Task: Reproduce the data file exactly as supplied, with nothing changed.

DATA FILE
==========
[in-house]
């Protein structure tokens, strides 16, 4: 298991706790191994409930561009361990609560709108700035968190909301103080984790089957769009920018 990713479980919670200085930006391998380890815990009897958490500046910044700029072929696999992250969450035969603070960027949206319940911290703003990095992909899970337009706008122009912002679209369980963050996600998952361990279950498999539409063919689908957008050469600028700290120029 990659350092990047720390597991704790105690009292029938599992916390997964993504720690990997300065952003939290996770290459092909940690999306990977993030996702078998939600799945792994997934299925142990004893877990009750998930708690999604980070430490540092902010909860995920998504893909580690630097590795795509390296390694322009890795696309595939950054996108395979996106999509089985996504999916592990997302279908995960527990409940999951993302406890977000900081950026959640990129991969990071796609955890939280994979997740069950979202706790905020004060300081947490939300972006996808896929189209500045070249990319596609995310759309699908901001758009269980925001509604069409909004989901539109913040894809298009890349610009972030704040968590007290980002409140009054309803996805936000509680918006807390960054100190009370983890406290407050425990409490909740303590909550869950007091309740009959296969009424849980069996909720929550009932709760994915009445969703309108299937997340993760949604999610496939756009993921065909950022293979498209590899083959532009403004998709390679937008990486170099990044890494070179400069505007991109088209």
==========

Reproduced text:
[in-house]
């Protein structure tokens, strides 16, 4: 298991706790191994409930561009361990609560709108700035968190909301103080984790089957769009920018 990713479980919670200085930006391998380890815990009897958490500046910044700029072929696999992250969450035969603070960027949206319940911290703003990095992909899970337009706008122009912002679209369980963050996600998952361990279950498999539409063919689908957008050469600028700290120029 990659350092990047720390597991704790105690009292029938599992916390997964993504720690990997300065952003939290996770290459092909940690999306990977993030996702078998939600799945792994997934299925142990004893877990009750998930708690999604980070430490540092902010909860995920998504893909580690630097590795795509390296390694322009890795696309595939950054996108395979996106999509089985996504999916592990997302279908995960527990409940999951993302406890977000900081950026959640990129991969990071796609955890939280994979997740069950979202706790905020004060300081947490939300972006996808896929189209500045070249990319596609995310759309699908901001758009269980925001509604069409909004989901539109913040894809298009890349610009972030704040968590007290980002409140009054309803996805936000509680918006807390960054100190009370983890406290407050425990409490909740303590909550869950007091309740009959296969009424849980069996909720929550009932709760994915009445969703309108299937997340993760949604999610496939756009993921065909950022293979498209590899083959532009403004998709390679937008990486170099990044890494070179400069505007991109088209």